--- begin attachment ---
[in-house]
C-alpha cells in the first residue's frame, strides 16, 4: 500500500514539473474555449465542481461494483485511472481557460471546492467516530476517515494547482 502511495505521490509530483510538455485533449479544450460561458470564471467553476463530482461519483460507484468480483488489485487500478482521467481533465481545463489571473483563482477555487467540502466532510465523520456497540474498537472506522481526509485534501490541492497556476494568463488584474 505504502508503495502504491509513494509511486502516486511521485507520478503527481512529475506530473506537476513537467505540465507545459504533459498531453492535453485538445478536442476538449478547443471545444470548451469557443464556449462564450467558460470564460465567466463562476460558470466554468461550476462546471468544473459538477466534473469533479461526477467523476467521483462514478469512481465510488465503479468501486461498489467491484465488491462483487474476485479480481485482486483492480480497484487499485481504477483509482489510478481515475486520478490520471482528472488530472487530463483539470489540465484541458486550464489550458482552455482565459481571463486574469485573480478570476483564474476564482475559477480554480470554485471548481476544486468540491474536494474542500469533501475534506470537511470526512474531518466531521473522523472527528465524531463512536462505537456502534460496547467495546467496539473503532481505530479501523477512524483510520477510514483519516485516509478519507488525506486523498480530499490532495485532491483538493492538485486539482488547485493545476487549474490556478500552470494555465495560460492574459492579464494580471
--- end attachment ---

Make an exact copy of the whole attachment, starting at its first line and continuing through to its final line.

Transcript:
[in-house]
C-alpha cells in the first residue's frame, strides 16, 4: 500500500514539473474555449465542481461494483485511472481557460471546492467516530476517515494547482 502511495505521490509530483510538455485533449479544450460561458470564471467553476463530482461519483460507484468480483488489485487500478482521467481533465481545463489571473483563482477555487467540502466532510465523520456497540474498537472506522481526509485534501490541492497556476494568463488584474 505504502508503495502504491509513494509511486502516486511521485507520478503527481512529475506530473506537476513537467505540465507545459504533459498531453492535453485538445478536442476538449478547443471545444470548451469557443464556449462564450467558460470564460465567466463562476460558470466554468461550476462546471468544473459538477466534473469533479461526477467523476467521483462514478469512481465510488465503479468501486461498489467491484465488491462483487474476485479480481485482486483492480480497484487499485481504477483509482489510478481515475486520478490520471482528472488530472487530463483539470489540465484541458486550464489550458482552455482565459481571463486574469485573480478570476483564474476564482475559477480554480470554485471548481476544486468540491474536494474542500469533501475534506470537511470526512474531518466531521473522523472527528465524531463512536462505537456502534460496547467495546467496539473503532481505530479501523477512524483510520477510514483519516485516509478519507488525506486523498480530499490532495485532491483538493492538485486539482488547485493545476487549474490556478500552470494555465495560460492574459492579464494580471